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August 10, 2015

Balancing Technology Helps Sustain Healthy Marriages

by guest contributor Kelli T. Irvin

How much time would you say you spend on your phone? Is your time online affecting your real-life relationships? If so, you're not alone. People across the world continue to struggle to find the right balance between the digital and physical worlds when it comes to love.

The new advances in technology have definitely helped by providing the tools to be closer together, but there is also a darker side to digital romance. The use of social media and texting is a great way to stay in touch with friends and loved ones, but it's also important not to allow digital interactions to replace real-life connections. An article on ways to take your marriage "off hold" recommends putting smart phones or tablets away and spending that time focusing on your partner, rather than your Facebook status.

Feeling like your better half is ignoring you in favor of their phone can lead to resentment in a relationship. Also, depending on the state of your union, it can cause unnecessary distrust, paranoia and, worse, infidelity. Reports have shown that relationships with a healthy intimate connection are significantly less likely to experience affairs than those looking for more. This study on cheating habits found that 17 percent of those who are sexually satisfied in their relationships wouldn't even consider cheating whereas 52 percent of unsatisfied partners claimed they would.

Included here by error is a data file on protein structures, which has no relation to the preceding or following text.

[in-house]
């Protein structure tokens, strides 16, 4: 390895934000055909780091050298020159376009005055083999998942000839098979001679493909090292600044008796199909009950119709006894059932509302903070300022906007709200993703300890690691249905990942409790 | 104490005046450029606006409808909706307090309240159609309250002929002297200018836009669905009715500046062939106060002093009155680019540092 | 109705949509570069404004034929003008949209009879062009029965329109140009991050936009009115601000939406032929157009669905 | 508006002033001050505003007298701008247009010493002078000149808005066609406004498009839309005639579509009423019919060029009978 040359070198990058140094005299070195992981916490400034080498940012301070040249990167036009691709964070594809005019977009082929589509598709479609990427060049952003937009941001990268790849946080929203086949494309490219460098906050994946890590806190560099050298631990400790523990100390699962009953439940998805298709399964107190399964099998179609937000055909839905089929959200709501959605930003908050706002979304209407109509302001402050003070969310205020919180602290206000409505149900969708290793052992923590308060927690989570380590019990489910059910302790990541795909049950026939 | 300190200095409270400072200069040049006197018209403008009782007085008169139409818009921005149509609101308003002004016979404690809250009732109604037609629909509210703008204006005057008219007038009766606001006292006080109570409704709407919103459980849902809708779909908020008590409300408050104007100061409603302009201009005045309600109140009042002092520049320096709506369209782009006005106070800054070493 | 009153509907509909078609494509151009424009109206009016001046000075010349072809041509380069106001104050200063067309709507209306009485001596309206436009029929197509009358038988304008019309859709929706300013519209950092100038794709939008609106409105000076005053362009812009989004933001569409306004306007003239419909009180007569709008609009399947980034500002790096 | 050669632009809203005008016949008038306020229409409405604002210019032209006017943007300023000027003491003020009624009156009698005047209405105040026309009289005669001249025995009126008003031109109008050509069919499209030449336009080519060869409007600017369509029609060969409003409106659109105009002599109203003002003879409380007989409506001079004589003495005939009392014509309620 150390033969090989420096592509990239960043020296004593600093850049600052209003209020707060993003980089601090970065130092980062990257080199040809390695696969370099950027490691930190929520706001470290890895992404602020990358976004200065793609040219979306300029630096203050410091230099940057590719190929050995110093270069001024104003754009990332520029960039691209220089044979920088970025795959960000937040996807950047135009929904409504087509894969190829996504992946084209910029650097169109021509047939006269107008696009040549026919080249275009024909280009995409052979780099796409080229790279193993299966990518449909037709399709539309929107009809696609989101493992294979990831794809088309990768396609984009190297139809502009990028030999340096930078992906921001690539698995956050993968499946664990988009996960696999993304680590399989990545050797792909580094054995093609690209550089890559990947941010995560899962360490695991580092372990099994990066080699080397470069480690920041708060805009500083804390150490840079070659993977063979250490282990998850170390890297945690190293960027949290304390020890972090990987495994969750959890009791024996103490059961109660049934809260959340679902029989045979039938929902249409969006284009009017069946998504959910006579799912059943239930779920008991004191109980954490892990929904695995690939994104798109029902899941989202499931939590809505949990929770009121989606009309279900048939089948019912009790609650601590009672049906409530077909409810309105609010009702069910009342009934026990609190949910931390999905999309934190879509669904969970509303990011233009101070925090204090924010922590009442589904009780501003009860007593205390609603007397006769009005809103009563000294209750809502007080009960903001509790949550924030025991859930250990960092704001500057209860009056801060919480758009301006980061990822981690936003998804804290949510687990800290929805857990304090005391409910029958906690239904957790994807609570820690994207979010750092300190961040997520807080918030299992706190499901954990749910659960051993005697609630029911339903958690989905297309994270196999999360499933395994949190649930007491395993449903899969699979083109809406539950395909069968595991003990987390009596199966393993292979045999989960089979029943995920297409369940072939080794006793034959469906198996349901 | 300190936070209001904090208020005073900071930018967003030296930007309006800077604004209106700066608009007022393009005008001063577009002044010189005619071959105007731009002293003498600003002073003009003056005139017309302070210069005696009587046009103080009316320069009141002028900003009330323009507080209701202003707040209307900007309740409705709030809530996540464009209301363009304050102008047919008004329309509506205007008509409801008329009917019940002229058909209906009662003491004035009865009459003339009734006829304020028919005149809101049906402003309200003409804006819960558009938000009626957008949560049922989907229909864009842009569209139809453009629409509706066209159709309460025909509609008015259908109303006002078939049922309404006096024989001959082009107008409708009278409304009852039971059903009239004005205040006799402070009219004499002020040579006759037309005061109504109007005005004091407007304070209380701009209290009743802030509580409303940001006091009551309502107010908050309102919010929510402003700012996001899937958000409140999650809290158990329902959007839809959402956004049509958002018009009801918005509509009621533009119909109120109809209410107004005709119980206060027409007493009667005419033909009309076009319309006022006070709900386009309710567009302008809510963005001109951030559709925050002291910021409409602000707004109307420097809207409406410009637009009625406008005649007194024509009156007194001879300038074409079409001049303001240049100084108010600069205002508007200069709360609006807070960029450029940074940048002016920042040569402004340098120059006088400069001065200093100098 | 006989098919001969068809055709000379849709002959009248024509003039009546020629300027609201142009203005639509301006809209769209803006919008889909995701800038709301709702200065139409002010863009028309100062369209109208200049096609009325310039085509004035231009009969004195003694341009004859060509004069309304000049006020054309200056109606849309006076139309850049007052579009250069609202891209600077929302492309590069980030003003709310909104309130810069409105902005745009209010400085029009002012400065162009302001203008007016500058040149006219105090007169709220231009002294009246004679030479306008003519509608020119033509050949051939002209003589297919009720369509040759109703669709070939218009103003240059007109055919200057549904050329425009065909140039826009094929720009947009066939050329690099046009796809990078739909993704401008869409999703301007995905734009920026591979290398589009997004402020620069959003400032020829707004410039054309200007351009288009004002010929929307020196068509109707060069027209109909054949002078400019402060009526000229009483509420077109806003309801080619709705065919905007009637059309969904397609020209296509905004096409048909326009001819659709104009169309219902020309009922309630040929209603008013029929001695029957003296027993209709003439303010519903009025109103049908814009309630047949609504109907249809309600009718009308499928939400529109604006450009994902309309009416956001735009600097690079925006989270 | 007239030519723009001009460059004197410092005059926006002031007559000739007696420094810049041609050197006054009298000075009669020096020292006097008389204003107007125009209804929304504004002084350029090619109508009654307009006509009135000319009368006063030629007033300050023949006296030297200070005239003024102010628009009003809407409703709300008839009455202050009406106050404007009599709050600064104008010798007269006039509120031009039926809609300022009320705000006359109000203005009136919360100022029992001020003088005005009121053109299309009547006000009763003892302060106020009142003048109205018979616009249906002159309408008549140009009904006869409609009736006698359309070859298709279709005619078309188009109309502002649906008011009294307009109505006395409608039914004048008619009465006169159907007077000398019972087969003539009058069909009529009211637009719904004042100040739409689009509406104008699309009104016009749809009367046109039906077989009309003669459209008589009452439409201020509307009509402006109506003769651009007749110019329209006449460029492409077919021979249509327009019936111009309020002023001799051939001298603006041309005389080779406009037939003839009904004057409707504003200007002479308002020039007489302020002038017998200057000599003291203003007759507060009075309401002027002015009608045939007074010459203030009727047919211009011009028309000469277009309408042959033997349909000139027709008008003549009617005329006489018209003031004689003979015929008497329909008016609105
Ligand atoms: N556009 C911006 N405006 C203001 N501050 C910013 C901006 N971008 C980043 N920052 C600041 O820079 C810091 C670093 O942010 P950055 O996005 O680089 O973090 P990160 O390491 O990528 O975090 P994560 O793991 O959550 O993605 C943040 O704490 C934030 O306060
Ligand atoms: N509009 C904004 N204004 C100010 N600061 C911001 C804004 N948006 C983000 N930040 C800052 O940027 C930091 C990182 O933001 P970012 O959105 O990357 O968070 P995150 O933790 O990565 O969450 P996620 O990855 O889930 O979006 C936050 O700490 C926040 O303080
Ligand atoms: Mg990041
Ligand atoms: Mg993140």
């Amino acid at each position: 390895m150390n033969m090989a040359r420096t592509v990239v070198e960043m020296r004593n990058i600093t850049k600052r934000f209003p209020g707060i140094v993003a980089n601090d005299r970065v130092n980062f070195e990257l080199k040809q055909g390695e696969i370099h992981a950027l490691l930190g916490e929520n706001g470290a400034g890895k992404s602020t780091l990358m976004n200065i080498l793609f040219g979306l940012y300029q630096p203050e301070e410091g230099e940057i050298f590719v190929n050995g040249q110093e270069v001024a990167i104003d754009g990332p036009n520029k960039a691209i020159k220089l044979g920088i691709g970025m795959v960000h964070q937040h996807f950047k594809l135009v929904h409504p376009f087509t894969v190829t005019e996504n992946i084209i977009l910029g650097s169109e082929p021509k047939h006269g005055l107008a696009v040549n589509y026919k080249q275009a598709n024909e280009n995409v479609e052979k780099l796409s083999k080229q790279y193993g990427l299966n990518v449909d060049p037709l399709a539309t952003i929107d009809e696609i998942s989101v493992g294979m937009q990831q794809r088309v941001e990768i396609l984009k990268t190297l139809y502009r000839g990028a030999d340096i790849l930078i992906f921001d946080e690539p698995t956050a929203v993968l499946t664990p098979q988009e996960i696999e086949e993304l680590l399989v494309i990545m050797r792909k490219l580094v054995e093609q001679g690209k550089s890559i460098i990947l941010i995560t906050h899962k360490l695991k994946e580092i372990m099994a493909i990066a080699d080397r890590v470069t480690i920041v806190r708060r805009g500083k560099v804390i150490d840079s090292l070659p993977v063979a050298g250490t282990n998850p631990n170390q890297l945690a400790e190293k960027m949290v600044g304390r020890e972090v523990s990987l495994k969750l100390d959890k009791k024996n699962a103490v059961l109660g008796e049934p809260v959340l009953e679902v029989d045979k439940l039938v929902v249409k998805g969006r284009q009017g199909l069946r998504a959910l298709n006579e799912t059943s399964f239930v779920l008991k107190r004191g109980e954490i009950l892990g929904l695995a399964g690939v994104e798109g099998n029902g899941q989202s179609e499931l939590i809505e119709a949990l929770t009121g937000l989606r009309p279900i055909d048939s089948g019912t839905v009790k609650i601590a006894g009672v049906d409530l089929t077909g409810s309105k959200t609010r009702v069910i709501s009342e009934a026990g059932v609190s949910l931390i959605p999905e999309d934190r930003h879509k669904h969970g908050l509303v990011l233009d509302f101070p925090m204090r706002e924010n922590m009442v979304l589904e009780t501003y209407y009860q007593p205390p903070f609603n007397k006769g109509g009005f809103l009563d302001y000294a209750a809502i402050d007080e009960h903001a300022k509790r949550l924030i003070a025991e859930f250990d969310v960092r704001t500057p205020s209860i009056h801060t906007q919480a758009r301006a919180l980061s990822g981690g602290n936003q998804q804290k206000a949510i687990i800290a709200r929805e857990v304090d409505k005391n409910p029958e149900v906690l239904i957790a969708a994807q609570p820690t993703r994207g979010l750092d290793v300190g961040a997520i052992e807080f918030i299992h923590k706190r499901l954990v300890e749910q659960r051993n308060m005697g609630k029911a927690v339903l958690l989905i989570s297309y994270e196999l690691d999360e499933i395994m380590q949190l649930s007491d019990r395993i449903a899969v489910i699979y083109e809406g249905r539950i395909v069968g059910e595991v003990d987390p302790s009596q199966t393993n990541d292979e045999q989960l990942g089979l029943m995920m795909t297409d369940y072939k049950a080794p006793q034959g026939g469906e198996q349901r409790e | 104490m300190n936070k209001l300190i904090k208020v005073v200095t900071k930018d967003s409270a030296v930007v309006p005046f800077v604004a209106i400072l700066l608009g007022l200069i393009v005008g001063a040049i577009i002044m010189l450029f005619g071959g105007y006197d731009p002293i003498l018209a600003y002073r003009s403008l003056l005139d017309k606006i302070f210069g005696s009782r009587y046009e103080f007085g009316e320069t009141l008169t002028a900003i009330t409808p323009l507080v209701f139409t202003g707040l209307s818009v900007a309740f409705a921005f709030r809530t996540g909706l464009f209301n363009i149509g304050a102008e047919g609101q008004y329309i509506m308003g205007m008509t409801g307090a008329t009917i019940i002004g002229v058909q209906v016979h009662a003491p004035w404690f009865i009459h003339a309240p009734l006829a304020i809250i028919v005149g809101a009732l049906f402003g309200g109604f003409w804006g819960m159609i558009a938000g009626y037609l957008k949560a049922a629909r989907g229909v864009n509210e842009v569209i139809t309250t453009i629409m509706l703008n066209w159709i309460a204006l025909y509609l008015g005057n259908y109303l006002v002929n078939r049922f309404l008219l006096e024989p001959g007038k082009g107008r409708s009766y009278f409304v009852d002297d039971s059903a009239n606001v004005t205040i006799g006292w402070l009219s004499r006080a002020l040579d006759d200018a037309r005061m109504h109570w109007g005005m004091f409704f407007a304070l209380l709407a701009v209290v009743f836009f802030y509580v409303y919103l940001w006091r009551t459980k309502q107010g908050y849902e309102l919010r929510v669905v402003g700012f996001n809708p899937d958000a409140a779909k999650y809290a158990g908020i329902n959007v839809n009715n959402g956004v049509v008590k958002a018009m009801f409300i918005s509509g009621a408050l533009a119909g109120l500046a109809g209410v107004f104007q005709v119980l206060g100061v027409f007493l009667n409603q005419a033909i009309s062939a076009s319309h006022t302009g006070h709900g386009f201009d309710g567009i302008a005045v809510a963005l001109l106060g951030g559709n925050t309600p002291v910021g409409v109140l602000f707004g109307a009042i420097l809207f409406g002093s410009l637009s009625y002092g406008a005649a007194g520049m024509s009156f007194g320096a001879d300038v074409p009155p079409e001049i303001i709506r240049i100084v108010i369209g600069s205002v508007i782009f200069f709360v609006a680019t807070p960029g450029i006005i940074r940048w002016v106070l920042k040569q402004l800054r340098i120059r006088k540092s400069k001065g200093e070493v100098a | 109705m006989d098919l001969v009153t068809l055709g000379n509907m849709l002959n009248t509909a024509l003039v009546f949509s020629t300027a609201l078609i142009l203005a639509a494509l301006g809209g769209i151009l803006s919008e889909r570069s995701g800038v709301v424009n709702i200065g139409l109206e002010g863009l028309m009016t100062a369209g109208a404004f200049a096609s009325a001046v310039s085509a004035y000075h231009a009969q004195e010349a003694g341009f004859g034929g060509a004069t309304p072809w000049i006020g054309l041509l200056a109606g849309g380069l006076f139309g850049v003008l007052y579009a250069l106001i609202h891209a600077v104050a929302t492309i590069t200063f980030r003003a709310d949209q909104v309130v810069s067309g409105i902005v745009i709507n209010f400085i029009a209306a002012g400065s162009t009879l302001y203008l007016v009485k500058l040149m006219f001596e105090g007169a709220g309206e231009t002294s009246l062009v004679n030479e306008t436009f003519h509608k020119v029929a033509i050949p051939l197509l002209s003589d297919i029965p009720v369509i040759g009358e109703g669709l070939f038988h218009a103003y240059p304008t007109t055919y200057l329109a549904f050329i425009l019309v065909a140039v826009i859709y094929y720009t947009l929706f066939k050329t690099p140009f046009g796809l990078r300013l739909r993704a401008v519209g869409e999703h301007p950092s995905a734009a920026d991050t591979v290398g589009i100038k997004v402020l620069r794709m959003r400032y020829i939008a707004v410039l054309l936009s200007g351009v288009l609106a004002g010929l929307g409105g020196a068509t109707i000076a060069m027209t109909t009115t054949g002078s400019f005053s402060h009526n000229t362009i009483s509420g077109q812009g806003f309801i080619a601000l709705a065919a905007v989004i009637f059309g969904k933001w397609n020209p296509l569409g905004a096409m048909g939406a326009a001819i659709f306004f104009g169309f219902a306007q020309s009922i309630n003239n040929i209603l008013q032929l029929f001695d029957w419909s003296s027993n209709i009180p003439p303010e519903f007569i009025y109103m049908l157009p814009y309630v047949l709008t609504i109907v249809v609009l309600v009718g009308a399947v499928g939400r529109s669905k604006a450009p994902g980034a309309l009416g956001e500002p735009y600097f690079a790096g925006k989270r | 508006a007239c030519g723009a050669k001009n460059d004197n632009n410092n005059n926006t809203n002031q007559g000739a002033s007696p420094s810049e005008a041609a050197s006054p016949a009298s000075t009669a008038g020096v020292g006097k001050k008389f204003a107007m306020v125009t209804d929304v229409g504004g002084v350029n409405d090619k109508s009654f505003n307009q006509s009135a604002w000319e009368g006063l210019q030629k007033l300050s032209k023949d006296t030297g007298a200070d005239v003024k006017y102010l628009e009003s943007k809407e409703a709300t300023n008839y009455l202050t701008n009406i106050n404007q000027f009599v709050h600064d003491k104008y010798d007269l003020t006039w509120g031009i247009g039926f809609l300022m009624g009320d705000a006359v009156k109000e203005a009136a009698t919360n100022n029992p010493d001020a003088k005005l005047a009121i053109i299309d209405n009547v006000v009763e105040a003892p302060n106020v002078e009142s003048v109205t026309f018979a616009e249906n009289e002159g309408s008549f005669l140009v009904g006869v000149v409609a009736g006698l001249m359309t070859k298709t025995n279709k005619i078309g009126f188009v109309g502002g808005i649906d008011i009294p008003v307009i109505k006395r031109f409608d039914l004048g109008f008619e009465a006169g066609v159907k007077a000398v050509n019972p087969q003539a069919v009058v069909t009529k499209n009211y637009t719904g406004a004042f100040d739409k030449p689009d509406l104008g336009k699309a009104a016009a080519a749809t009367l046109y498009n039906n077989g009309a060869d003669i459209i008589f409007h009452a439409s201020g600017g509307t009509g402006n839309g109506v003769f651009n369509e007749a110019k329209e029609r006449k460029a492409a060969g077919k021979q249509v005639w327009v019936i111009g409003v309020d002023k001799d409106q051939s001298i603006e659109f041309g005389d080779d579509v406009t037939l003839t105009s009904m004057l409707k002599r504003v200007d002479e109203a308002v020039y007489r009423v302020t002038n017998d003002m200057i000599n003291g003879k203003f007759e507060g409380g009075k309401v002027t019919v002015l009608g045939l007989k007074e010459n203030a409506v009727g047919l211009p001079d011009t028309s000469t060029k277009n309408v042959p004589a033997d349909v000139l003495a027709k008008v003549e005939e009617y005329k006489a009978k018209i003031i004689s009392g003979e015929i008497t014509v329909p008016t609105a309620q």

This list of ways that technology kills relationships warns against some of the hazards and temptations these amazing inventions can create for users through overexposure to sexual stimuli, making it too easy to look up an old flame or do a little romantic "window shopping" online. Placing too much focus on unrealistic fantasies can negatively impact how people view their partners or the quality of their sex lives, sometimes when there isn't even a problem! That's why it's so important to take a proactive stance to your own relationship with technology and maintain a firm grip on your own reality.

One of the key ways to sustain a healthy relationship with your partner and your digital devices is to strive for balance. This means not only forgoing your phone for a few minutes but also taking the time for yourself and respecting each other's needs for space. It's important to take time to recharge and have a good think, which is pretty impossible when you're constantly bombarded by information!

When you get home today, try setting some boundaries for when and how you use the Internet. Maybe start by making a rule that no phones are allowed at the dinner table. Try taking the initiative and put away your phone first. Say that you'd like to spend more quality time with your partner so it comes of as a fun experiment rather than a scolding. Sometimes, cutting the cord can result in the freedom you need to put the fun back in your marriage.

Technology has opened a wealth of possibilities and, like any tool, its ultimate worth is determined by how you use it and making sure that it's used responsibly. Take advantage of these new abilities to make your relationship stronger rather than letting them create more problems.

2 fabulous comments:

  1. Hi Kelli,

    This is a very important article, and I'm glad you wrote it.

    I fear that technology, which could be used to enhance our lives and save us time for things we enjoy, is replacing real relationships. Anyone who is entering college these days should consider orthopedics or psychiatry as people's obsession with phones will be a lucrative business for years to come (sore necks, addictions, etc). If someone is in a relationship and has to agree to put down their phone for dinner, I'm not sure how much of a relationship they really have at all. Sounds crazy that that is what we're aiming for these days!

    1. Tammy, you are so right. On weekends my husband and I have breakfast at a local deli. We often see families who are all looking at their devices instead of each other - or even the food! Kids growing up like this will not learn how to relate well to other human beings.


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